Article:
United States House of Representatives election in Pennsylvania, 1792

← 1791 October 9, 1792 1794 →

All 13[1] Pennsylvania seats to the United States House of Representatives
  Majority party Minority party
 
Party Anti-Administration Pro-Administration
Last election 4 4
Seats won 8 5
Seat change Increase 4 Increase 1
Popular vote 246,466 157,338
Percentage 61.0% 39.0%

An election to the United States House of Representatives in Pennsylvania for the 3rd Congress were held on October 9, 1792.

Background

Eight representatives, 4 Pro-Administration and 4 Anti-Administration, had been elected in the previous election. In the previous election, Pennsylvania had been divided into 8 districts. Five additional seats had been apportioned to Pennsylvania after the 1790 Census. All 13 seats were elected at-large, an attempt by the Pro-Administration-majority legislature of Pennsylvania to prevent the election of Anti-Administration Representatives. This backfired and an 8-5 Anti-Administration majority was elected.

Election results

All 8 incumbents ran for re-election. Seven were re-elected. There were a total of 20 candidates running for the 13 seats, 11 Anti-Administration and 9 Pro-Administration (two of the Anti-Administration candidates ran on a dual ticket but are listed here as Anti-Administration)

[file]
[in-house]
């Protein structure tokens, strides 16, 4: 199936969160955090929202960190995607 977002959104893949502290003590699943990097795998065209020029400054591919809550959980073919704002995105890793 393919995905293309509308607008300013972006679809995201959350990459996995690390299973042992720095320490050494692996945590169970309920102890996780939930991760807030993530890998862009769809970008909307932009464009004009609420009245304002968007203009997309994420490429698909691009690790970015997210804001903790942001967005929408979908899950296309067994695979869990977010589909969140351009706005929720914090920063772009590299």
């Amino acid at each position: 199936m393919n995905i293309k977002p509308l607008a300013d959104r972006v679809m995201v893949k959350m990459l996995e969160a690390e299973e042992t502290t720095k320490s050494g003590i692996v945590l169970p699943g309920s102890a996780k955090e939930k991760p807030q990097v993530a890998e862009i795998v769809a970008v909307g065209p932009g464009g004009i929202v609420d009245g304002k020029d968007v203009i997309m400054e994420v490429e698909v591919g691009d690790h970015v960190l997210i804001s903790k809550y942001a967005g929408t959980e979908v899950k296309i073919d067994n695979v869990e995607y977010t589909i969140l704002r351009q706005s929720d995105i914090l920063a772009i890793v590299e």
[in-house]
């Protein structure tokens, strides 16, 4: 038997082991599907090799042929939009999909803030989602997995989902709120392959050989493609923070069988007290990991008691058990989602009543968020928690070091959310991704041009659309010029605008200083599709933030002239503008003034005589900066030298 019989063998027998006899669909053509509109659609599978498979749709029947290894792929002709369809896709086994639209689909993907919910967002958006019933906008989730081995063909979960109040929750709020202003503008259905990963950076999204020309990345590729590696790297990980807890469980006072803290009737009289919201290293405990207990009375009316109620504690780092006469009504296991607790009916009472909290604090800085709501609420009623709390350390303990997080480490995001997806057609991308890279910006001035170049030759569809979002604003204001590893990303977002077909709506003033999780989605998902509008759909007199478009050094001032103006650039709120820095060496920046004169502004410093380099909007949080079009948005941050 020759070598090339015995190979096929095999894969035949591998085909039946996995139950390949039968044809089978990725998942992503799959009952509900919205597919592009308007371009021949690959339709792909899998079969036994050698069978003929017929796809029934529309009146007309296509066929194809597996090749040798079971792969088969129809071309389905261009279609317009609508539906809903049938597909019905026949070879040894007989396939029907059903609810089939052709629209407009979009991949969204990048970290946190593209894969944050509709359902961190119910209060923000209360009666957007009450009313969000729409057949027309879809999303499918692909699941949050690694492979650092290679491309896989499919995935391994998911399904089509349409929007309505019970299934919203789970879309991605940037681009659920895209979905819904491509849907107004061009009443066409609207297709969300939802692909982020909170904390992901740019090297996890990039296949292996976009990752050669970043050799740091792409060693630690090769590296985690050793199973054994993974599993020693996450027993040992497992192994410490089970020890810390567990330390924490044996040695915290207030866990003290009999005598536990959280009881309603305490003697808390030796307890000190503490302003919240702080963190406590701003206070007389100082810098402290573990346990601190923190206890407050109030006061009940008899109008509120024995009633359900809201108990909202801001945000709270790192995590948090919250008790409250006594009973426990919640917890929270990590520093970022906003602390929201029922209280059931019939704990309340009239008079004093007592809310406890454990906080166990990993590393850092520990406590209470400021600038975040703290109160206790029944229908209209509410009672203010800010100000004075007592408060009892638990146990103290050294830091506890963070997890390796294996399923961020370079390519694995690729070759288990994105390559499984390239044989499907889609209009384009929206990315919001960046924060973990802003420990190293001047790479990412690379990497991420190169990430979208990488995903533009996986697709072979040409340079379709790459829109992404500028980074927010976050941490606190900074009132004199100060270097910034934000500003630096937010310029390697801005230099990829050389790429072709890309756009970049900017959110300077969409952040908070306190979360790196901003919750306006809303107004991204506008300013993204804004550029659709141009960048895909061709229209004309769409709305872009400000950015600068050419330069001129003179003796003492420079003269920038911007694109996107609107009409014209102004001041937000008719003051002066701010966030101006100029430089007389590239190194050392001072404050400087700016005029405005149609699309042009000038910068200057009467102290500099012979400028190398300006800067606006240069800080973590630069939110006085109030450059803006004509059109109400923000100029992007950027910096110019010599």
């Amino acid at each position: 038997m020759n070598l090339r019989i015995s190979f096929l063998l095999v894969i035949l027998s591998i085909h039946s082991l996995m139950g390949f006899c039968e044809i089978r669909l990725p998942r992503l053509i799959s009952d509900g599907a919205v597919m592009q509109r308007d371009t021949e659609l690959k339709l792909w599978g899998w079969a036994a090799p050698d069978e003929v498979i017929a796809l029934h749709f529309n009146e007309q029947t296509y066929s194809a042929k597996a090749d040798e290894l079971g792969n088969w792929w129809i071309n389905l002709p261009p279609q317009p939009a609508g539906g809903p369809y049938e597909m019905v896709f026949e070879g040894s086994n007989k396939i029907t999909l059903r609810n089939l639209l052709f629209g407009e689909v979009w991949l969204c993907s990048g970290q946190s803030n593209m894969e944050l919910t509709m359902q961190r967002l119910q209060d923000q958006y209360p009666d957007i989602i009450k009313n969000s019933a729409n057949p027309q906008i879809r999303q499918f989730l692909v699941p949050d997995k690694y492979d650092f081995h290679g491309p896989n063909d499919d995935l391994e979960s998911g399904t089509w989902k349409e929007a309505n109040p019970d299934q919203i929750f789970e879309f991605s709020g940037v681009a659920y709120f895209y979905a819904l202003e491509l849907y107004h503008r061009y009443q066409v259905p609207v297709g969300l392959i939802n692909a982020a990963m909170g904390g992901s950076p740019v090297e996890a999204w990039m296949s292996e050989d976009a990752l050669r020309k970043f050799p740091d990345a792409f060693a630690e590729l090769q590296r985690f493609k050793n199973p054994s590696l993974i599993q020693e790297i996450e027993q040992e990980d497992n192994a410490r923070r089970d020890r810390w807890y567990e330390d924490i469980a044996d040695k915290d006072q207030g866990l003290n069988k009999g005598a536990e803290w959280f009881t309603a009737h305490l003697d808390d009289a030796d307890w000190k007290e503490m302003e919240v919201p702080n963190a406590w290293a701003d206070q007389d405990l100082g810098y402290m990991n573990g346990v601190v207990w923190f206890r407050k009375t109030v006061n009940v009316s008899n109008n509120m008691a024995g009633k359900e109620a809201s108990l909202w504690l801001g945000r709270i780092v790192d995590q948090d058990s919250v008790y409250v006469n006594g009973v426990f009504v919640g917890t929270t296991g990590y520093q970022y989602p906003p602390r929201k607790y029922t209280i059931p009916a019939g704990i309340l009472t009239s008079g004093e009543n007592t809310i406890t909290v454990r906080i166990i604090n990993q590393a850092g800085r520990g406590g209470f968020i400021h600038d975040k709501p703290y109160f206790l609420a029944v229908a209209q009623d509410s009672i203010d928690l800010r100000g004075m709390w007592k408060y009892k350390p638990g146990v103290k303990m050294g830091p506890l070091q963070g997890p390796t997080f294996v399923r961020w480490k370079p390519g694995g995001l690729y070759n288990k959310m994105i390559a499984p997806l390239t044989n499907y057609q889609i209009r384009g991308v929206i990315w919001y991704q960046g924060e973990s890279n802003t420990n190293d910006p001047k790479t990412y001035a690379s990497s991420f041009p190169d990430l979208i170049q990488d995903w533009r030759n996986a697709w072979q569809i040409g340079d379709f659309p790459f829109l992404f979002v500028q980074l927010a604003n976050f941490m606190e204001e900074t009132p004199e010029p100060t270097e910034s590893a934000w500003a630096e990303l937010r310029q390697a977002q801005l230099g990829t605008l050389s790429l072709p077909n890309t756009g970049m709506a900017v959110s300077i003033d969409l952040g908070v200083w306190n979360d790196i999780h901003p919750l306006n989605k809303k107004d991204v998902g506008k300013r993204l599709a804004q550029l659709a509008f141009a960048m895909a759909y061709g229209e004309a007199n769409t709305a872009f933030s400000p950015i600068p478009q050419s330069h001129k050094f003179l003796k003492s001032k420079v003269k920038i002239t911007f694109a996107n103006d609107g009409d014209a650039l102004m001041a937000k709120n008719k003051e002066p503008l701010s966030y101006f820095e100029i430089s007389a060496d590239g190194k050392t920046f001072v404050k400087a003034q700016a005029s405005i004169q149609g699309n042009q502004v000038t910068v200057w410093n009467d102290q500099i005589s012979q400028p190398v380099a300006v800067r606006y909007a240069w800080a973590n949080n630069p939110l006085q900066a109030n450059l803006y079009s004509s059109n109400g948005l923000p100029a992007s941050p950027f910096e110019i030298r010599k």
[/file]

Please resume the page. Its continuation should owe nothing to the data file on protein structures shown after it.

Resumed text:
1792 United States House election results
Anti-Administration Pro-Administration
William Findley[2] (I) 33,158 8.21% John W. Kittera (I) 29,835 7.39%
Frederick Muhlenberg[2] (I) 32,341 8.01% Thomas Hartley (I) 28,493 7.06%
Daniel Hiester (I) 32,147 7.96% Thomas Fitzsimmons (I) 17,997 4.46%
William Irvine 30,968 7.67% James Armstrong 17,312 4.29%
Peter Muhlenberg 21,784 5.40% Thomas Scott 16,657 4.13%
Andrew Gregg (I) 17,372 4.30% Samuel Sitgreaves 15,588 3.86%
William Montgomery 17,019 4.22% William Bingham 14,482 3.59%
John Smilie 16,754 4.15% Henry Wynkoop 14,348 3.55%
Jonathan D. Sergeant 15,096 3.74% Israel Jacobs (I) 2,626 0.65%
John Barclay 14,953 3.70%
Charles Thomson 14,874 3.68%

This was the last year in which Pennsylvania would elect all of its representatives at-large. In the following election, Pennsylvania would be divided up into 12 districts (including one plural district). At various times between 1873 and 1945, between 1 and 4 of Pennsylvania's Representatives were elected at-large, with the rest being elected from single-member districts.

References

  • Electoral data and information on districts are from the Wilkes University Elections Statistics Project
  1. ^ 5 new seats gained in reapportionment
  2. ^ a b Also on Pro-Administration ticket